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A home for the arts: The City of Sydney fosters cultural hubs

Chloe Wolifson

City of Sydney’s innovative accommodation grants are a unique way to get your organisation up and running.
A home for the arts: The City of Sydney fosters cultural hubs

The Walter Burley Griffin Incinerator. Image courtesy City of Sydney. 

While Sydney is brimming with creativity, it can sometimes be difficult for creative practitioners and cultural initiatives to find a foothold in the harbour city. As Cultural Projects Manager Marni Jackson explained, ‘The City of Sydney recognises that it’s a challenge for arts and creative practitioners to find affordable spaces in the city. We also recognise the value to the community of having artists, cultural organisations, creative enterprises, and creative activity operating at the heart of the city and contributing to its flavour and life.’ 

Through its policies and strategies, including the Cultural policy and action plan adopted in 2014, the City provides opportunities for artists and creatives to live, work, and operate in Sydney. Under the Accommodation Grants program, The City of Sydney leases community facilities, or space within facilities, at no charge or at a reduced rate. The grants support community groups, organisations and services that encourage community development, enhance social, cultural and environmental programs and services, and address community opportunities and needs. 

Available facilities include a diverse range of buildings and spaces that vary in size, location and function. Depending on the program, retail, administrative and studio activities can be accommodated. Jackson explained that some properties ‘may have been used for civic use in the past but are no longer needed operationally. These go back into community use for cultural or social uses.’ This includes four properties being offered as part of the next round of Accommodation Grants which opens on 6 July.  ‘All of these four could be available to groups who are undertaking creative practice, or want to benefit the community through creative and cultural uses,’ Jackson said.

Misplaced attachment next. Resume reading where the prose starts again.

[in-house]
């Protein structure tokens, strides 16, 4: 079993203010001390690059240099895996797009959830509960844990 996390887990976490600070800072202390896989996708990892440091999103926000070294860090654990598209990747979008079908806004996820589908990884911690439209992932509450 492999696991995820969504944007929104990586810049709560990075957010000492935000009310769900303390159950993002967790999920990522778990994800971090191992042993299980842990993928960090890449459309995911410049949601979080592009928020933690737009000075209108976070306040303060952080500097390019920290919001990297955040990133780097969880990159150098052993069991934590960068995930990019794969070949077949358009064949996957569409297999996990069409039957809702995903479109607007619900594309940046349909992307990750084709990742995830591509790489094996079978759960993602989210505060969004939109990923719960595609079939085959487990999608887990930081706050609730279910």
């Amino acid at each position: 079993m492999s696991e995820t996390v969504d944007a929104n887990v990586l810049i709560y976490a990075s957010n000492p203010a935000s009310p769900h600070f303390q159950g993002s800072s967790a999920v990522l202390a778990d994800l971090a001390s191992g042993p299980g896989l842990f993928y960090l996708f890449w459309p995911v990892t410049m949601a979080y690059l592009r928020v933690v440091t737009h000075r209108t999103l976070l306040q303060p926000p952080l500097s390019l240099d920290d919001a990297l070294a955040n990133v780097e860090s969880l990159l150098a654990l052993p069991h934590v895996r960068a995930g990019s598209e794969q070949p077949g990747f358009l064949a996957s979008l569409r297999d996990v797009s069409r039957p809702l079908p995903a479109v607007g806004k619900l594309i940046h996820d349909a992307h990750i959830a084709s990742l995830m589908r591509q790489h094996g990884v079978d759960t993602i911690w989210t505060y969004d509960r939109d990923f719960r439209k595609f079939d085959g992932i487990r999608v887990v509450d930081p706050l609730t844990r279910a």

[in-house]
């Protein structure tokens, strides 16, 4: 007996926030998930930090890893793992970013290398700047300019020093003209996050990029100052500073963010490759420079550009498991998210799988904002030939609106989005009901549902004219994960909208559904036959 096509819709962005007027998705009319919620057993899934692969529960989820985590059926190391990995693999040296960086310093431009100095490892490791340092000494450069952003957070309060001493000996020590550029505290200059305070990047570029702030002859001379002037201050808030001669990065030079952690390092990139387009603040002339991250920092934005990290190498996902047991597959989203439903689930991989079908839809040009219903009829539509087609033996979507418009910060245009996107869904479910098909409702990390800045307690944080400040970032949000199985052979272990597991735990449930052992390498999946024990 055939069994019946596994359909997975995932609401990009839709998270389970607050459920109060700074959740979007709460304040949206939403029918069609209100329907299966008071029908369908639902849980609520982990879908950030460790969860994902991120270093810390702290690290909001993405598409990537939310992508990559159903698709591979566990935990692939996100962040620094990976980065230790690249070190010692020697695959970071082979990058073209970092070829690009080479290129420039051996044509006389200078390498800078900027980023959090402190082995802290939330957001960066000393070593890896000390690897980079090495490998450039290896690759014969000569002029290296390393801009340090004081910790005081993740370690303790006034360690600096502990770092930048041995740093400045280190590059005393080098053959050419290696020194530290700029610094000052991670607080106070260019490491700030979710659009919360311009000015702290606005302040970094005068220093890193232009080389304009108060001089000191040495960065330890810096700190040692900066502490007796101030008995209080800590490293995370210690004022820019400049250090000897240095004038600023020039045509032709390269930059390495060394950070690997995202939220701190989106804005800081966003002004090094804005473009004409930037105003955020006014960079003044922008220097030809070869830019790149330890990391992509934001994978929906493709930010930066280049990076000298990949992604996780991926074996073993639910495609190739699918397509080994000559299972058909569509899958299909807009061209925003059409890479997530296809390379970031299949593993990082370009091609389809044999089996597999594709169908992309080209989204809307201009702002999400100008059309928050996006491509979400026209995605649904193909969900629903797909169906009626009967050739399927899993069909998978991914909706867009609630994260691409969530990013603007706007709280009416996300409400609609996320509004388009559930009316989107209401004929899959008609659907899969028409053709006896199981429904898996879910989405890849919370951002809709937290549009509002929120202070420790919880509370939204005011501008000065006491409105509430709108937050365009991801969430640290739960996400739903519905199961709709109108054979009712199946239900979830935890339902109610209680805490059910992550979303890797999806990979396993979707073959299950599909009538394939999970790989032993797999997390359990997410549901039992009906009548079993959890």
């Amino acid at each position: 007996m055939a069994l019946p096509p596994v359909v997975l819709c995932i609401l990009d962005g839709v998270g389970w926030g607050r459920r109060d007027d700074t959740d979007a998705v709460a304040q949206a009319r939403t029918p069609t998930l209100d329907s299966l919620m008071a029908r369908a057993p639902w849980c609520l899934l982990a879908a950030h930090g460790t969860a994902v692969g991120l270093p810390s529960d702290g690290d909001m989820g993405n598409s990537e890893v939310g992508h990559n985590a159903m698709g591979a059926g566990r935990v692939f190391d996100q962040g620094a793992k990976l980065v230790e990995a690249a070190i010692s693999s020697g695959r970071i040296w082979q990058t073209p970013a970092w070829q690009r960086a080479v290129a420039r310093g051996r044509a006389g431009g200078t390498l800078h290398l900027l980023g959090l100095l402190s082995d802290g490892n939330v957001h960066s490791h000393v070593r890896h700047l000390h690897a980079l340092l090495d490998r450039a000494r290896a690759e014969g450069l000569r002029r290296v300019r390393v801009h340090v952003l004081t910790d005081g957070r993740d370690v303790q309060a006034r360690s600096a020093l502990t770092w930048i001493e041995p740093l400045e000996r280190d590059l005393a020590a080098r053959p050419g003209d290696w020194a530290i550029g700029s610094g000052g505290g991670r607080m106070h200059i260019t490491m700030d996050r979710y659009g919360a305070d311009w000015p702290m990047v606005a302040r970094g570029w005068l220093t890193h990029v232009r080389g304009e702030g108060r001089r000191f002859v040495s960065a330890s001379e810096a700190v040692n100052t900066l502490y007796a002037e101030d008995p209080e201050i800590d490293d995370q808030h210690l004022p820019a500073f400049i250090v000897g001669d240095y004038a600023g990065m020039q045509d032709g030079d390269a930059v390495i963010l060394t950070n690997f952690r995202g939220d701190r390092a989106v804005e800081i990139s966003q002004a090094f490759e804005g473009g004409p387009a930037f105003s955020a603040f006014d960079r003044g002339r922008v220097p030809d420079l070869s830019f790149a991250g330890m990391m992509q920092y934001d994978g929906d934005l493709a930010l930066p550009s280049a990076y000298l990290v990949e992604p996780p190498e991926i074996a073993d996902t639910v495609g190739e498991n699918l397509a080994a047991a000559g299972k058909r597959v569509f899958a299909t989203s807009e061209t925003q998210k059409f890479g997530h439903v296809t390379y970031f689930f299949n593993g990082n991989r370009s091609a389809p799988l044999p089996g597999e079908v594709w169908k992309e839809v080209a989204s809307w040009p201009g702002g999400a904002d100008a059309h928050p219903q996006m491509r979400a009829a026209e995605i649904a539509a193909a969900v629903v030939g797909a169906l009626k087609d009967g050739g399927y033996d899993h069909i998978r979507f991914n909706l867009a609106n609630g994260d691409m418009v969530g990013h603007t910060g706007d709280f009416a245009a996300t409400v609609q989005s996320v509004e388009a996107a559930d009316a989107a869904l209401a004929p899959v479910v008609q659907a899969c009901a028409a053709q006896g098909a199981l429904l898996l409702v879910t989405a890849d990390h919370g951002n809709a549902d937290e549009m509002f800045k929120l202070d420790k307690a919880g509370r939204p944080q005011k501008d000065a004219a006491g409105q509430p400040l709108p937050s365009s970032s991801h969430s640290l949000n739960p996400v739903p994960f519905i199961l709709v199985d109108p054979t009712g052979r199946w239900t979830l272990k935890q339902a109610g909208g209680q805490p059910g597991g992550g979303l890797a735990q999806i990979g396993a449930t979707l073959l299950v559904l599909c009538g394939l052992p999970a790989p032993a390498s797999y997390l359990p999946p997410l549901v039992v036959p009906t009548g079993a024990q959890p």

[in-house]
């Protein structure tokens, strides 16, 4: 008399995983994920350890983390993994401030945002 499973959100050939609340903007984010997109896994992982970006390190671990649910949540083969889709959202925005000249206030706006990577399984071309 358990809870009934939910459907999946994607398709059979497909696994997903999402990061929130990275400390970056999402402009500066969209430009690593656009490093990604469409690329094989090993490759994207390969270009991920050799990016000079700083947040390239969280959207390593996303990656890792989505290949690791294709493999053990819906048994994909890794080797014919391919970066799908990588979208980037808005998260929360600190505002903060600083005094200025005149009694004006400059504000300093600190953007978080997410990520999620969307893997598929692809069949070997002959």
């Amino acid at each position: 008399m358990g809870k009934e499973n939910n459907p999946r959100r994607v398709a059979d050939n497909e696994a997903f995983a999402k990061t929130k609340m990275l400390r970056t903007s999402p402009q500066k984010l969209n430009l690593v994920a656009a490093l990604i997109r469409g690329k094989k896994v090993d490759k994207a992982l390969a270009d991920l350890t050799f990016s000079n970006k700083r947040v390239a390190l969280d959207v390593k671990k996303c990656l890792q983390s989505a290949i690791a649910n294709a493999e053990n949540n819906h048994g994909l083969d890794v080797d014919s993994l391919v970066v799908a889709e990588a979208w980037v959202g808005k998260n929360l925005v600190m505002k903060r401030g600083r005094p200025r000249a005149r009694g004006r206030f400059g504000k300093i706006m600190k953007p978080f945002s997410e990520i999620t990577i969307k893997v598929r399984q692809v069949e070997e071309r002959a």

The Walter Burley Griffin Incinerator on Forsyth Street in Glebe is one such property. Ideal for an experienced group of up to 20 people operating a community-focused service, the flexible, open-plan 70 square metre space could be used by a community, cultural or environmental organisation. The distinctive modernist building sits in landscaped surrounds close to public transport on the Glebe foreshore, overlooking to the north the Anzac Bridge and Blackwattle Bay. 

In the heart of the same suburb, on St John’s Road about 400 metres from Glebe Point Road, sits the heritage-listed Glebe Town Hall. Organisations with a community focus will be excited by the opportunities presented by the spaces here. A 36 square metre workshop suitable for wet and dry use, and a 10 square metre storage room, are available for an organisation intending to engage with the local community. Activities can be undertaken in the Hall’s three different facilities that can be booked for use. With other current accommodation grant tenants in the Hall including the Glebe Community Development Project and the Glebe Early Childhood Centre, there is great potential to bring artistic or other cultural activities into the mix.